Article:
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​Building a quality management system

Progress indicator

Published: 9 Aug 2016

Carl Stanbridge, quality and compliance director for Global Pharmaceuticals and FMCG, reveals how Sodexo created a leading global quality management system.

I firmly believe quality has a huge impact on people’s lives and as the quality and compliance director for Global Pharmaceuticals at Sodexo I see this every day.

As a brand, Sodexo has more than 400,000 employees who serve 75 million people at 32,000 sites in 80 countries – we have a huge reach around the world.

Our commitment to quality starts with 'quality of life services', so the management of quality is paramount. We work in a variety of services, spanning the world so we knew we needed a structured approach to managing quality. We planned a global quality management system (QMS) and started with our pharmaceutical clients. This is how we did it.

Global knowledge sharing

The first challenge we faced was to do with the way Sodexo operates in different countries. Some of our teams were already operating a structured approach to managing quality, they were investigating non-conformances, customer complaints, measuring performance, delivering operational excellence programs and management reviews, and many were already certified to ISO 9001 standards. However, they were all following different processes.

Our first exercise was to introduce a top-level suite of standards (or minimum expectations) and then map each country’s process against these new standards. The only way this can work is by top-level management commitment – we needed everyone to be on board.

Next, we filled the gaps identified in the mapping process. Collaboration and sharing was critical and we found that when one country lacked a robust process, another country could supply solutions.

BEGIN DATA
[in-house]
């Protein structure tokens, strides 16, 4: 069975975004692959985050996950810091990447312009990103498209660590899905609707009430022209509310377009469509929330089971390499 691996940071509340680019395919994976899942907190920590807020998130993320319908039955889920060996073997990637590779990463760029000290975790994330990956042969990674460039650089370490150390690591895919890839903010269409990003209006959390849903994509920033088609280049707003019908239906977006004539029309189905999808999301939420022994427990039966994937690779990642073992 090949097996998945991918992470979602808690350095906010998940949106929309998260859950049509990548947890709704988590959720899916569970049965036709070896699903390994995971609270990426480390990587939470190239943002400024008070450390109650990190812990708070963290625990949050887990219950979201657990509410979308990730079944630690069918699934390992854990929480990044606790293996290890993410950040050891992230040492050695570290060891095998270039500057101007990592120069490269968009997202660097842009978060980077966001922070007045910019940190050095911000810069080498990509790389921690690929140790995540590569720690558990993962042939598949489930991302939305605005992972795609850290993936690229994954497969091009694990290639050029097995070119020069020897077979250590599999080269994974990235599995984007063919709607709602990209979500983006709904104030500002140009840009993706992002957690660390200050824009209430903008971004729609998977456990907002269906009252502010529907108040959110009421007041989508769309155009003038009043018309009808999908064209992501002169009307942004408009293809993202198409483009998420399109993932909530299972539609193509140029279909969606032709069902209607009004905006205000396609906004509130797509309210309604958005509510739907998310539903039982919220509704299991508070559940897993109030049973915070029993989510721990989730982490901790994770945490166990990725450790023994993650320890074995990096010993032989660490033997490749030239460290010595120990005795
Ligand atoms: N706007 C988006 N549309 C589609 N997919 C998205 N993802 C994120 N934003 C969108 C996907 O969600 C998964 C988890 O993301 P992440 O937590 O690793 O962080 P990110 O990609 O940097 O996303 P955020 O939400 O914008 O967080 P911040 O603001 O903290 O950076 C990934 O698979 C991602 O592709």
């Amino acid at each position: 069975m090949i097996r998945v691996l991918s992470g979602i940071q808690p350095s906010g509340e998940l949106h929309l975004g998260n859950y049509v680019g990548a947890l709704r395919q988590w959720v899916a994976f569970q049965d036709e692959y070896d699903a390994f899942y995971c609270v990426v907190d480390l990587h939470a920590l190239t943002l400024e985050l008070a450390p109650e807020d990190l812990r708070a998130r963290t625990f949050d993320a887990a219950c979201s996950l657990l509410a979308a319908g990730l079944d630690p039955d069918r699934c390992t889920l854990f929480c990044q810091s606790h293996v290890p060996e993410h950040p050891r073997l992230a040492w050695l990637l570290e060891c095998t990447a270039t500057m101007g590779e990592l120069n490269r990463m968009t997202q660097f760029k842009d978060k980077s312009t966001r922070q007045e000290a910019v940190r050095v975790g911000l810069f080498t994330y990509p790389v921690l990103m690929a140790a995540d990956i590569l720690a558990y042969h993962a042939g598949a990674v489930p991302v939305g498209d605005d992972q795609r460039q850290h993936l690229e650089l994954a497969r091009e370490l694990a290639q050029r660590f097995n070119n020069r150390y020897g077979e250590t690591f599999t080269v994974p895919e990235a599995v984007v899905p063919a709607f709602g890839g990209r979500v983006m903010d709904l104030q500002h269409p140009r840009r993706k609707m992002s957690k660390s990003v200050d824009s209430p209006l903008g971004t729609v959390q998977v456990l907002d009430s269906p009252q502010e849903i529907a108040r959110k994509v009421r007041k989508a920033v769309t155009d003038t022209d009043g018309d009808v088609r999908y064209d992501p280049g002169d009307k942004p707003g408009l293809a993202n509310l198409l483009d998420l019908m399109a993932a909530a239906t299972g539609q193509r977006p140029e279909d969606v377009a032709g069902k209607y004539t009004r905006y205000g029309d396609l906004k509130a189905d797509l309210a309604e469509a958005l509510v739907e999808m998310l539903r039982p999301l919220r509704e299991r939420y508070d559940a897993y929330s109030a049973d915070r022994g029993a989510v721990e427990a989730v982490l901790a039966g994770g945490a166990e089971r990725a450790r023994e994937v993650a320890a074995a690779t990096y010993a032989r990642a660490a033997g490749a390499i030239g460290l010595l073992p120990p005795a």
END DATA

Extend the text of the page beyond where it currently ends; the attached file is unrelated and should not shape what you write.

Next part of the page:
Rather than sharing knowledge by sending one country a copy of another country's process so they can modify to suit it for their needs - resulting in two separate but similar processes - we modified the process in country A so that it now also met the needs of country B. This way we could promote standardisation.

A toolkit for mapping quality

The only way to build the QMS accurately but quickly is to use good IT. We chose the EQMS tool from Qualsys because it provided us with functionality at an enterprise scale and the architecture supported our business model.

The EQMS tool allowed us to not only map our processes but also streamline very tactical operations, such as reducing approvals in a workflow or showing real time data. This also forced standardisation and enabled us to report in a more comparable way.

Paving the way for change

For the last four years, we have been working to the global QMS and it has been deployed in more than 10 countries. The important thing we have found is to continuously improve the processes. Every day a process is refined.

Initially, this was a burden for the operational teams due to frequent changes to the process. However, continuous improvement is synonymous with change and providing you allow sufficient time for stabilisation, effective change management is the answer to mitigating the burden.

My advice for creating a QMS is to remember certification is recognition of a QMS, not the aim of a QMS. By making these improvements we created a culture that is resilient to change and not resistant.

Carl Stanbridge is the quality and compliance director for Global Pharmaceuticals and FMCG at Sodexo.

Find out about the work the CQI is doing in the field of pharmaceutical quality by viewing our pharmaceutical Special Interest Group.

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